This NordicTrackFusion Studio review will provide all the information you need about this cable that adjusts to your heart rate and cardio mirror. This upgraded Fusion CST has a lot of great features. However, there are still many areas that need improvement. You can read (or watch) the video below to see all of it.
Fusion CST Studio video review
Here’s a quick overview of Fusion CST Studio
The Fusion CST Studio connects to an iFIT class and pairs with it. These classes require an iFIT Membership and can be taken with the 10″ tablet.
The Fusion CST Studio is different from the original Fusion CST because it has a fully-length 70″ x 15 inch mirror at the front. This allows you to see your form during your workout.
What is included in the Fusion CST Studio
- HD Tablet 10″
- Adjustable Independent Tablet/Smartphone Stand
- Magnetic Tablet/Smartphone Stand (can place anywhere on the mirror).
- Two Ankle Strap Accessories
- 30-day iFIT Family Membership
Fusion CST Studio specs
|73.5” H x 60.5” W x 41.5” D
|70” H. x 15″” W
|Types of Resistance
|Silent Magnetic Resistance
|Automated Resistance Control
|Cable Pulley Travel Length
10-year frame warranty
1-Year Labor&Parts Warranty
1-Year Warranty on Tablets
|Portable 10 inch HD Tablet
|Membership required for iFIT
Fusion CST Studio
The Fusion CST Studio has six cable pulleys, which allows for a variety of movements. You can adjust the lower cables forward and back using an additional “Squat Pulley”. I found these lower cables to be extremely useful for core and glute exercises.
The unique thing about this cable is the magnetically adjusted flywheel that creates resistance.
The magnetic resistance can be easily adjusted using controls located on either the side of the studio or the tablet that comes with the package. NordicTrack claims that the levels are between 1-20 and represent a range of 10-100lbs in resistance. It seems like there is a lot more to it than I thought.
The Fusion CST Studio’s maximum resistance feels closer to 50- or 60-pounds than to 100-pounds. This resistance is sufficient to perform single-arm and single-leg exercises. However, it may not be sufficient for everyone.
The eccentric portion (the lowering) of movements has very little resistance. For example, a squat will feel resistance only on the way up. Two things are important to note:
- The Fusion CST Studio will make you less sore.
- Each lift will not bring you as many benefits.
For those who are looking to gain some strength and not feel defeated, this resistance method may be a good option. It is not for everyone. I am one of them.
Fusion CST Studio classes can be set up using the 10″ tablet, unlike other iFIT-enabled devices. With a magnetic stand and an adjustable stand, you can place the tablet anywhere you like.
The app has about a dozen Fusion CST programs. These programs range in strength and cardio focus, and are usually three to six weeks long. You can choose how hard you want the weights to go for each exercise, and they will automatically adjust for each one.
The auto-adjust system eliminates all guesswork and ensures that your sessions run smoothly. You can adjust your weight through the app or studio, if the workout becomes too hard or too easy.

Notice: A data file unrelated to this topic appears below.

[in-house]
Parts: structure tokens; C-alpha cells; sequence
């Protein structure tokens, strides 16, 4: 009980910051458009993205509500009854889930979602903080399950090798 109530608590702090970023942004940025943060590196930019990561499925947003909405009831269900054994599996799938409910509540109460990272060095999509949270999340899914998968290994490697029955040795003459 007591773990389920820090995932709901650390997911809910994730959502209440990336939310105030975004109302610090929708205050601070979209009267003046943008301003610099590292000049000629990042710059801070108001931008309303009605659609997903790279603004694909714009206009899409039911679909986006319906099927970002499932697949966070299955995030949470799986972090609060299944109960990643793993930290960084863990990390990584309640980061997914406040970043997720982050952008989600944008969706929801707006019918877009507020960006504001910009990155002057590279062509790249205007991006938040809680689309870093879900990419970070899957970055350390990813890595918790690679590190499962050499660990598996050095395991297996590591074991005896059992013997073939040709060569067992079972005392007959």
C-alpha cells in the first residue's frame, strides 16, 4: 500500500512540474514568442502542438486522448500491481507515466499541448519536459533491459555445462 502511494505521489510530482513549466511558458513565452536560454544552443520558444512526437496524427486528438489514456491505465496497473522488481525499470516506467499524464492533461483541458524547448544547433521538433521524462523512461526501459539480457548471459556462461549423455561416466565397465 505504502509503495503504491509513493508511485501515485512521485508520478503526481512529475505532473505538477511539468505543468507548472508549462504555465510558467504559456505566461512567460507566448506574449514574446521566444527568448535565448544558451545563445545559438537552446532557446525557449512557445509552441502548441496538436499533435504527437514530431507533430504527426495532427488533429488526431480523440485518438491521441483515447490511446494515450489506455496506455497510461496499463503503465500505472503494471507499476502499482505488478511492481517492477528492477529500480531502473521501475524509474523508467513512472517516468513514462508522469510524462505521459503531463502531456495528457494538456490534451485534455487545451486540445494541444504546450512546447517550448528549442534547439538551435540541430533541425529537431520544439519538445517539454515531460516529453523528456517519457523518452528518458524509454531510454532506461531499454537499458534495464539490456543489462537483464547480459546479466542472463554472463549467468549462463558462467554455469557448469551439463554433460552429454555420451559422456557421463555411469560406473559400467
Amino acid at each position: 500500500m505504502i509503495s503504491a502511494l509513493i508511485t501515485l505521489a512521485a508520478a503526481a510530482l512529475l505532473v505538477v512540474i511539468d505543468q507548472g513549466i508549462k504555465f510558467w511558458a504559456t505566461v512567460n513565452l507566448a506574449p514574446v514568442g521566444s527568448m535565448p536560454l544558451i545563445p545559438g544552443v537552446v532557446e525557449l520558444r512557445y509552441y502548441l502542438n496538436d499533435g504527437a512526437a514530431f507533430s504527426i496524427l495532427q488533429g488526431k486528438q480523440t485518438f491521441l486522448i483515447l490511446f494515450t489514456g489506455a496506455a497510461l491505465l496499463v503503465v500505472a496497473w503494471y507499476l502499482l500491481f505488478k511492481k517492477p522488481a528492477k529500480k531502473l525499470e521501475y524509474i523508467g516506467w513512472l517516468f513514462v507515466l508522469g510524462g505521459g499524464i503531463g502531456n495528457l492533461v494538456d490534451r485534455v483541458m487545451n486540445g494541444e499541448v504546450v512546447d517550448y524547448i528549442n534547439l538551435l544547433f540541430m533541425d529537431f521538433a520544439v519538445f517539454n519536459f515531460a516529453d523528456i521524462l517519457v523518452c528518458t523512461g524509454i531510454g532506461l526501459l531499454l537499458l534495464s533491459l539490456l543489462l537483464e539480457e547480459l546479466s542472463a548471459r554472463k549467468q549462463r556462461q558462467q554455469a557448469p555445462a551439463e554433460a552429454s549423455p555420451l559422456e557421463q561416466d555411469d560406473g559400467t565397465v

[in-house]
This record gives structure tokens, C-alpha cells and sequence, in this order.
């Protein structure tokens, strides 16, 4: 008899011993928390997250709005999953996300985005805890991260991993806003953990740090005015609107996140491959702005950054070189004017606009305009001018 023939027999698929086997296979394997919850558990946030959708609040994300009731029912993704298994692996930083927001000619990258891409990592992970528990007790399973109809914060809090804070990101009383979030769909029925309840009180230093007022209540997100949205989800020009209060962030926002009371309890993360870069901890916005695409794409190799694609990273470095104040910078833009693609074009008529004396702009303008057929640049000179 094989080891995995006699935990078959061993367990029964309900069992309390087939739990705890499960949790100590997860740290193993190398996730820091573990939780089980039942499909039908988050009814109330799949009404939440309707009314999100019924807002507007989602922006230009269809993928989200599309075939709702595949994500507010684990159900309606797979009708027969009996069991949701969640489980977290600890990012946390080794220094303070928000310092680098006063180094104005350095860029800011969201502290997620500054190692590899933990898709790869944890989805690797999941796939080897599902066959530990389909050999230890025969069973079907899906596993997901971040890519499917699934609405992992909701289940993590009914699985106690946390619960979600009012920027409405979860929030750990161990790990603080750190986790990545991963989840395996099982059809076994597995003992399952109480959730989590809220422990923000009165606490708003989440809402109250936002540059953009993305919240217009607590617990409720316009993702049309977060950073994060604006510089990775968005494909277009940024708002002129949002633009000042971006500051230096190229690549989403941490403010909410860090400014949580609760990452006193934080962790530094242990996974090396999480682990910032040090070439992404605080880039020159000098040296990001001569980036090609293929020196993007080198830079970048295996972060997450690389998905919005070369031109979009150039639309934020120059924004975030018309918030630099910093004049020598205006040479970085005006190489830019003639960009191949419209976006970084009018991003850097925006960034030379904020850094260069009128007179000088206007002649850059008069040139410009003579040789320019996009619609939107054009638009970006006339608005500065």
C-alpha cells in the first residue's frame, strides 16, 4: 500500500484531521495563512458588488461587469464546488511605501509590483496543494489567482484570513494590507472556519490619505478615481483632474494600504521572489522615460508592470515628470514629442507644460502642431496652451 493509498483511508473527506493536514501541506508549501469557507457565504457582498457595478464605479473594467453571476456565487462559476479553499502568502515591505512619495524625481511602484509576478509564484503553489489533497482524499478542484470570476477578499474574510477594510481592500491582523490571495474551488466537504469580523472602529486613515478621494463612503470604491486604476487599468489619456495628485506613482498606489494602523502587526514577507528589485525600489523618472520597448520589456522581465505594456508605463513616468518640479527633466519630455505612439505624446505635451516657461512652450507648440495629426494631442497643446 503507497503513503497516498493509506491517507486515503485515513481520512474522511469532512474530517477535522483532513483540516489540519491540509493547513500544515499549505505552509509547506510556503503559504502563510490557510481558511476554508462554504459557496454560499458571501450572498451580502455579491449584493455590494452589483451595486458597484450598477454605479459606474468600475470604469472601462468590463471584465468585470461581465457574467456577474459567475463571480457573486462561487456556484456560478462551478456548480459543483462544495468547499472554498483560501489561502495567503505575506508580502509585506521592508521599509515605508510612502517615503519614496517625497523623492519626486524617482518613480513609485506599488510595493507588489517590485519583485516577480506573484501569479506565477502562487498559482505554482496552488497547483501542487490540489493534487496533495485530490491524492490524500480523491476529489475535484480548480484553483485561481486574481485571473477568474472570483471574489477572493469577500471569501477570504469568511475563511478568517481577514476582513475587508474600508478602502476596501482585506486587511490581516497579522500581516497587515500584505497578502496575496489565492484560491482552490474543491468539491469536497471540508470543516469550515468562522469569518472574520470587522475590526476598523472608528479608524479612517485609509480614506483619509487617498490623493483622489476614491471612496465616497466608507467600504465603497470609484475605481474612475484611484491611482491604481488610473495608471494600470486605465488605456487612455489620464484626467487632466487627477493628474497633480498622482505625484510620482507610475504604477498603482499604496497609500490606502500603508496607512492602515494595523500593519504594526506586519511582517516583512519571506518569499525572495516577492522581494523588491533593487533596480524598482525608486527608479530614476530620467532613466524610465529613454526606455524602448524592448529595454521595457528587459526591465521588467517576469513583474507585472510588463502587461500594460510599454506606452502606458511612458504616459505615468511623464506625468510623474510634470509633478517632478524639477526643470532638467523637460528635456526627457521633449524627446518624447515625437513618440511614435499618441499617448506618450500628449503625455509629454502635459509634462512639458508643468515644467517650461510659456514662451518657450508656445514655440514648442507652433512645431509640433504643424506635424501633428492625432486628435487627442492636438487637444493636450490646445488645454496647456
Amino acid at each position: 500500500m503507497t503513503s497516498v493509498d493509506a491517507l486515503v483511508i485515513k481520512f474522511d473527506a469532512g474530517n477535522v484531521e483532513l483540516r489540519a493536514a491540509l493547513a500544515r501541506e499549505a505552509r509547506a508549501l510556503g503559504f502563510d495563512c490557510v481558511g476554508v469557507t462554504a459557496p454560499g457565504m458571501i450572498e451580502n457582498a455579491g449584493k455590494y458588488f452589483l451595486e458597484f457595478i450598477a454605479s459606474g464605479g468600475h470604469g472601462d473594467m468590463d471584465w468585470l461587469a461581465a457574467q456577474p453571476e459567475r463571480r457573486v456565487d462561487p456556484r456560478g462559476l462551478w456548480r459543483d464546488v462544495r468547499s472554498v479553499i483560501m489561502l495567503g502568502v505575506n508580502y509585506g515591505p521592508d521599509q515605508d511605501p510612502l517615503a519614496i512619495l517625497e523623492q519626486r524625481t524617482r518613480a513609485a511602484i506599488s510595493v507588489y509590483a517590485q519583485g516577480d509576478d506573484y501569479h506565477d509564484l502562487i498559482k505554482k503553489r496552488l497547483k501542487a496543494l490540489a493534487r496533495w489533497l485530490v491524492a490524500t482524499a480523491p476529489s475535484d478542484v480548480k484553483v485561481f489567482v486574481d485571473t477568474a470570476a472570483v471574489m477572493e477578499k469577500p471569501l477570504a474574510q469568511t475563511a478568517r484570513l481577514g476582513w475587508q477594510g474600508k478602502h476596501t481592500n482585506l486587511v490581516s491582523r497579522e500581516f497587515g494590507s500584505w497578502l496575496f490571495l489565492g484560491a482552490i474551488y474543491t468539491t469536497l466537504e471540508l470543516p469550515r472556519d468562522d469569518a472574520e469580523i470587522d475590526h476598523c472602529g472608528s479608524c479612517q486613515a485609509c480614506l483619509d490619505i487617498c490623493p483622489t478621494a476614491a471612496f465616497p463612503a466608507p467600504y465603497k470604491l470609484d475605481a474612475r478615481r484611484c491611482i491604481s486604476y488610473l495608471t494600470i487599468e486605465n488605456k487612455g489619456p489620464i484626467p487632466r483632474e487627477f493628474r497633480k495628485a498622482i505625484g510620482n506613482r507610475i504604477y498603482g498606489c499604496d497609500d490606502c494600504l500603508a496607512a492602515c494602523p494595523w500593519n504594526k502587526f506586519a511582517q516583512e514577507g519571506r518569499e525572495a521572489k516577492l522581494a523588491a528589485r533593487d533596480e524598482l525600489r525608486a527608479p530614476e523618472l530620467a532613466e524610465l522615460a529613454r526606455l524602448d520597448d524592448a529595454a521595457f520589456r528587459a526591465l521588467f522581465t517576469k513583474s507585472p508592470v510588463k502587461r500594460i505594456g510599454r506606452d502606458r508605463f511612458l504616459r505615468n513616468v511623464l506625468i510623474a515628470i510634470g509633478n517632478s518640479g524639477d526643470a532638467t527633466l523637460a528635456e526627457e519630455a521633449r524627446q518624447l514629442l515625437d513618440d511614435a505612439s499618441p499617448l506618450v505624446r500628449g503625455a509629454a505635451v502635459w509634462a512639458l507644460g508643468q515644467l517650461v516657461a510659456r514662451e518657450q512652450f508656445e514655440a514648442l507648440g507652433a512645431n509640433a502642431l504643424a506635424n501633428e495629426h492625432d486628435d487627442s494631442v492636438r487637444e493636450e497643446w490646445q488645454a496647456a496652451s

The programs are well-coordinated and progress from week to weeks. There is a lot to love and a lot to get results.
My only complaint with the app is the lack of new content. The majority of the programs are quite old and new programs and classes are very rare. Although the NordicTrack website mentions live classes, the Fusion CST does not currently have any live classes.
It is regrettable, as the monthly cost of iFIT family plans is $39 each month. This can be adjusted to an individual plan for $15 per month. Although you get access to iFIT’s main app, it seems like an unnecessary cost when the Fusion CST content is so rarely updated.
Fusion CST Studio vs The Vault
NordicTrack also has a strength-and conditioning mirror called Vault. It focuses on dumbbell or kettlebell exercises. The Vault complete is comparable in cost ($2,695 vs. $2,495). It includes a complete set dumbbells and kettlebells as well as a variety of bands.
The Fusion CST Studio and the Vault are different depending on whether you prefer to lift with cables or free weights. Cables are easier for beginners and require less stability. Dumbbells, Kettlebells and Kettlebells offer a greater range of movement options.
Although the Vault isn’t updated as often as I would like it to, it receives more frequent updates than the Fusion CST. Although I enjoy the Vault workouts more than the Fusion CST Studio, my preference for free weights means that I’m not the ideal target audience for Fusion CST Studio.
The Fusion CST Studio is an upgrade to the original. It features a mirror that looks great and provides movement feedback. The resistance is smooth and quiet. It also automatically adjusts for your weight during exercise. However, since the resistance is a bit limited, and eccentric loading minimal, this may not be the best option for those who are more intermediate-to-advanced.
Although the iFIT workouts are excellent, there are only around a dozen of them. It seems unreasonable to charge a monthly fee for this site when there is not much new content. I hope this will change soon. If it does, I’ll update this review.
You will enjoy iFIT if you like stability and the ease of using cables weights. The NordicTrack Vault is more affordable for most.